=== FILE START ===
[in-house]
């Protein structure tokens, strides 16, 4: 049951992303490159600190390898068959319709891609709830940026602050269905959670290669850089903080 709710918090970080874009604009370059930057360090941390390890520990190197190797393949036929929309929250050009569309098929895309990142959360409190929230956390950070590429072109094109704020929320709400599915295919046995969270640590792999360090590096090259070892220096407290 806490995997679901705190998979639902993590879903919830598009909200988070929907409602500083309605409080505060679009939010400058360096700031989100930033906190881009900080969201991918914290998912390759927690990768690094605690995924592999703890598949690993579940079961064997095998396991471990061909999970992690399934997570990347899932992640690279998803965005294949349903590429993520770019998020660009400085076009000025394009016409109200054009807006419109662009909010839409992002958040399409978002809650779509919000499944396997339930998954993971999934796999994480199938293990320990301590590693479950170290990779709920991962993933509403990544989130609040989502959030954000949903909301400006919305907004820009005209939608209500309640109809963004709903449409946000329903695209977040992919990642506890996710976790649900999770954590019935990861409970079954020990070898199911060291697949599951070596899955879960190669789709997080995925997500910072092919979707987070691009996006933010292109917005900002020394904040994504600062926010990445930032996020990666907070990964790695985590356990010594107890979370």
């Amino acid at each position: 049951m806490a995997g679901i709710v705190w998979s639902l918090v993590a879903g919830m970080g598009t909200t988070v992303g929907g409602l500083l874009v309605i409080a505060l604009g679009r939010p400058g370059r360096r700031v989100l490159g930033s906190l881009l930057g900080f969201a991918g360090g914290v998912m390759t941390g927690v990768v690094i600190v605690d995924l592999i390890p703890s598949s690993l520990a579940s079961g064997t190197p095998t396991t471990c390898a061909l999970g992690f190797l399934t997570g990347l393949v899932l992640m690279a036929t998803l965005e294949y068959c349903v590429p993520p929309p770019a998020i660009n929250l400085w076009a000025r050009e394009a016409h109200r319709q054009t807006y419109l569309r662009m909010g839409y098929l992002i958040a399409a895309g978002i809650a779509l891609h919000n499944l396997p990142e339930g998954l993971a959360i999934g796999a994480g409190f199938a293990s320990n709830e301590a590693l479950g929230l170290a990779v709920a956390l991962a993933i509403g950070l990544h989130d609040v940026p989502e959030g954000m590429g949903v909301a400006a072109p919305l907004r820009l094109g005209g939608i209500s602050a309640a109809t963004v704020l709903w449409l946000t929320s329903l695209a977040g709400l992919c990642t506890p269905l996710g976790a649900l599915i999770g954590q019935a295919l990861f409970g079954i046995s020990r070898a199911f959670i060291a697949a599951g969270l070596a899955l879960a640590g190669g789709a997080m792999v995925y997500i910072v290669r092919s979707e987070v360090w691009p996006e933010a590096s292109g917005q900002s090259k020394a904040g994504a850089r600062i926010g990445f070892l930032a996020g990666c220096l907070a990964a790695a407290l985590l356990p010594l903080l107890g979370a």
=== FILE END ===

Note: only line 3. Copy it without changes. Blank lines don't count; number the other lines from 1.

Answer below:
């Amino acid at each position: 049951m806490a995997g679901i709710v705190w998979s639902l918090v993590a879903g919830m970080g598009t909200t988070v992303g929907g409602l500083l874009v309605i409080a505060l604009g679009r939010p400058g370059r360096r700031v989100l490159g930033s906190l881009l930057g900080f969201a991918g360090g914290v998912m390759t941390g927690v990768v690094i600190v605690d995924l592999i390890p703890s598949s690993l520990a579940s079961g064997t190197p095998t396991t471990c390898a061909l999970g992690f190797l399934t997570g990347l393949v899932l992640m690279a036929t998803l965005e294949y068959c349903v590429p993520p929309p770019a998020i660009n929250l400085w076009a000025r050009e394009a016409h109200r319709q054009t807006y419109l569309r662009m909010g839409y098929l992002i958040a399409a895309g978002i809650a779509l891609h919000n499944l396997p990142e339930g998954l993971a959360i999934g796999a994480g409190f199938a293990s320990n709830e301590a590693l479950g929230l170290a990779v709920a956390l991962a993933i509403g950070l990544h989130d609040v940026p989502e959030g954000m590429g949903v909301a400006a072109p919305l907004r820009l094109g005209g939608i209500s602050a309640a109809t963004v704020l709903w449409l946000t929320s329903l695209a977040g709400l992919c990642t506890p269905l996710g976790a649900l599915i999770g954590q019935a295919l990861f409970g079954i046995s020990r070898a199911f959670i060291a697949a599951g969270l070596a899955l879960a640590g190669g789709a997080m792999v995925y997500i910072v290669r092919s979707e987070v360090w691009p996006e933010a590096s292109g917005q900002s090259k020394a904040g994504a850089r600062i926010g990445f070892l930032a996020g990666c220096l907070a990964a790695a407290l985590l356990p010594l903080l107890g979370a």